Fish list for reefer 900

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jdm_aquatics

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Ok so was on Verge of buying a reefer 625 but learned that it would go straight through my floor so decided on putting a tank in the basement Which meant more room for me!! I ended up pulling the trigger on a reefer 900! So the problem I am having is what fish will go in the tank I will have a larg refugium and larg skimmer with a filter roller to help but this tank is 192 gallons and 240 with the sump the tank is 79 by 25 by 25 so it big also have some of the fish from a Previous tank so want to know is this to much


1 Fox face ✅

1 Naso tang

1 Blue tang

Copper band

1 Snow flake eel✅

1 Toming tang ✅

Achilles tang

2 clown fish ✅

1 Royal gramma✅

1 Yellow Chris wrasse

1 Six line wrasses

1 Leopard wrasses

2 fire fish

1 aptashia eating file fish

1 ruby red head wrasses

1 Adorned wrasses

1 Radiant wrasses

1 Possums wrasse

the ones with the check marks are the fish I have so I want the honest truth?
 
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Not sure about the Eel, but not an expert. I’ll try to go over the others but please don’t take my word as gospel, I’m someone who wishes he had a tank already but stuck abroad due to Covid.

1. Fox Face- Good algae eater, hardy, not too bad in temperament. Any variety would fit, but the Bicolors and Magnificent are the prettiest.

2. Naso Tang- Not sure, they really need an 8-10’ tank IMO. They’re very much open water swimmers, pelagic I think, rather than more reef associated like other Tangs. They can also be not the hardiest fish.

3. Blue Tang- Maybe, but please check as these are also fairly large and active. They can be a little more prone to ich but seem to be hardy once established. I think some places in Indonesia might be breeding them in captivity but not sure about availability in the States.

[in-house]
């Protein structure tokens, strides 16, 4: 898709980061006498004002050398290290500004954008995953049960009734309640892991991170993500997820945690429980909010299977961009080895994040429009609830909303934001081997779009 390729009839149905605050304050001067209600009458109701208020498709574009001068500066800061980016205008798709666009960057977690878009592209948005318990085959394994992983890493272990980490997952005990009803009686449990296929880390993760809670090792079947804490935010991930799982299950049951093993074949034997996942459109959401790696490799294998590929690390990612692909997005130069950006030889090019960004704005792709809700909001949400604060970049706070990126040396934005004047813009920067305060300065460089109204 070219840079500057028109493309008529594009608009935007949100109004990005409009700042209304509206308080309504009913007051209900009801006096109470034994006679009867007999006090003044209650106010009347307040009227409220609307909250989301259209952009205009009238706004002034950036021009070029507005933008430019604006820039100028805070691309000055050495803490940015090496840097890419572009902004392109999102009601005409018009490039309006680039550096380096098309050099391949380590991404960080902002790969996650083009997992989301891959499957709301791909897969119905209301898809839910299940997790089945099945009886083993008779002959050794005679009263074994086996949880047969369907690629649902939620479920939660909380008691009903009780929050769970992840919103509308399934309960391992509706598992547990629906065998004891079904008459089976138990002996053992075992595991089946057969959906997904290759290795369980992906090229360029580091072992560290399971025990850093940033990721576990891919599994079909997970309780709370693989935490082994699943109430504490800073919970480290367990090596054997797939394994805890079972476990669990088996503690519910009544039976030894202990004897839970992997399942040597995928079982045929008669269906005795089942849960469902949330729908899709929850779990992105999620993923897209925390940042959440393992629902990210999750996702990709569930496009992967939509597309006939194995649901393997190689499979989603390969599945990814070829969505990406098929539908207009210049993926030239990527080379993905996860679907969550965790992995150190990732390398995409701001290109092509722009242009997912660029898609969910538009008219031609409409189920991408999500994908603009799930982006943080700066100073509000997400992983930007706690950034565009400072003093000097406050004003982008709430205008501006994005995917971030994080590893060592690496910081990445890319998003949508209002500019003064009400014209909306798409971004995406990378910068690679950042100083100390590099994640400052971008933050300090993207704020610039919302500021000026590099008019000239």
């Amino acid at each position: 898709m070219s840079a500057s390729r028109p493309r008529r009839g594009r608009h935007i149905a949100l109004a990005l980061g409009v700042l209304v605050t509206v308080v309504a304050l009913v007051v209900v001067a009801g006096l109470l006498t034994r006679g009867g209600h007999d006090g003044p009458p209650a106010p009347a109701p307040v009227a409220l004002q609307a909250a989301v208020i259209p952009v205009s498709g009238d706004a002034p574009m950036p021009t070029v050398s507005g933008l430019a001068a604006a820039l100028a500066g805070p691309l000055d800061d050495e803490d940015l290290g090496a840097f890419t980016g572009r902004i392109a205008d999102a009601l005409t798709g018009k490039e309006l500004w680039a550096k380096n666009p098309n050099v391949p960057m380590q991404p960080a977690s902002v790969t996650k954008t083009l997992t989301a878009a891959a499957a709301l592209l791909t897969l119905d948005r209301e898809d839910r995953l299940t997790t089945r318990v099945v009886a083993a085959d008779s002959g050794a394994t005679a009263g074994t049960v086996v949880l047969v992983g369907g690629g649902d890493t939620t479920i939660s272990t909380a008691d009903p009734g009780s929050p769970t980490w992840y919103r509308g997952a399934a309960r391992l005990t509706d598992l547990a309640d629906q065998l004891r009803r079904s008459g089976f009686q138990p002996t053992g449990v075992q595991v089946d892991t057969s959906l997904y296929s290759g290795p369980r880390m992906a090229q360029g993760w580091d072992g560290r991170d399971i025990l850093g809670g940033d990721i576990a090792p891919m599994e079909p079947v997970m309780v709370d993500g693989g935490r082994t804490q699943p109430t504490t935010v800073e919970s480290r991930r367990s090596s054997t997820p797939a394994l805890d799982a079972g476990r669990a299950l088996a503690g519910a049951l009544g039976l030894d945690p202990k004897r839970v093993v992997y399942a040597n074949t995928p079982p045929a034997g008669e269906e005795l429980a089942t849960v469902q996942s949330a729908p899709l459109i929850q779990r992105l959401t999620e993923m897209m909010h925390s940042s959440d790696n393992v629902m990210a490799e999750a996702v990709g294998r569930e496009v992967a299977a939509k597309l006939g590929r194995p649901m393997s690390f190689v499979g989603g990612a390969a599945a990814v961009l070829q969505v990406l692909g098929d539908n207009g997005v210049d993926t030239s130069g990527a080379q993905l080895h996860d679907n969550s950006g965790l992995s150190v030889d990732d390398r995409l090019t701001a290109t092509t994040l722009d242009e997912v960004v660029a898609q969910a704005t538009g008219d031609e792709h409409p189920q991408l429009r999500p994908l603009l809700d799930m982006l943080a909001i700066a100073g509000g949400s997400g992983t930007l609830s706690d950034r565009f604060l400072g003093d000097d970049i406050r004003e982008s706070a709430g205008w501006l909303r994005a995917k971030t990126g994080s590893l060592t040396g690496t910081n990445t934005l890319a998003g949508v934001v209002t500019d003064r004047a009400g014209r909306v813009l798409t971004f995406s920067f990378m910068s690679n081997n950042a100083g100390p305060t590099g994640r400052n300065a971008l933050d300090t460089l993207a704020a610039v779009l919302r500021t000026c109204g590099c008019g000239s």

4. Copperband Butterfly- Be sure to have a variety of foods ready, try to get an Australian specimen if possible though that might not always be easy. Start small, establish before more aggressive fish. Maybe check to see if it’s eating at the store. Fresh clams, shrimp, and chopped seafood would be a good start.

5. Tomini Tang- Great. Would make a dynamic algae eating duo with the Foxface.

6. Achilles Tang- These are some of the most active and least hardy Tangs out there, if you can find one. They live in very high flow areas with brisk water movement. They practically require a solid QT / prophylactic routine more so than the average fish or Tang does. Not sure about their size in captivity but don’t think they’re the largest Acanthurus.

7. Clownfish- I’m not a fan of the designer Clowns. If you want something peaceful but bored by the standard Ocellaris or Percula or Darwin Clowns, maybe give the Orange and Pink Skunks a try as they’re captive bred too.

8. Royal Gramma- Great, small and full of color. If you add them at the same time you can maybe do a harem like 3.

9. Yellow Coris Wrasse- Great color, personality and pest eater.

10. Six Line Wrasse- People have mixed reviews of them when it comes to aggression. Some say they’re devils among wrasses but others do just fine with them. If you have a big enough tank like your 900, maybe you can add one but as the last wrasse.

11. Leopard Wrasse- Can be difficult to get eating, this is another fish I’d have a variety of foods for upon introduction. Meleagris I heard is a relatively easy one for the genus.


12. Firefish- They need a confirmed pair unlike their Dartfish cousins, but a 900 should have enough space.

13. Aiptasia Eating Filefish- Get CB from ORA or Biota if possible. Interesting, some people say they eat SPS and softies.

14. Ruby Red Fairy Wrasse- Great.

15. Adorned Wrasse- Great.

16. Radiant Wrasse- Some say they don’t ship as well as other Halichoeres and seem to just die for no apparent reason, others say they’re just as hardy as other Halichoeres. I’d ask.

17. Possum Wrasse- Can be very secretive and tough to eat eating at first. They’re pod hunters that want some pods in their diet though not to the same degree as Mandarins. You might not see yours very often in a 900.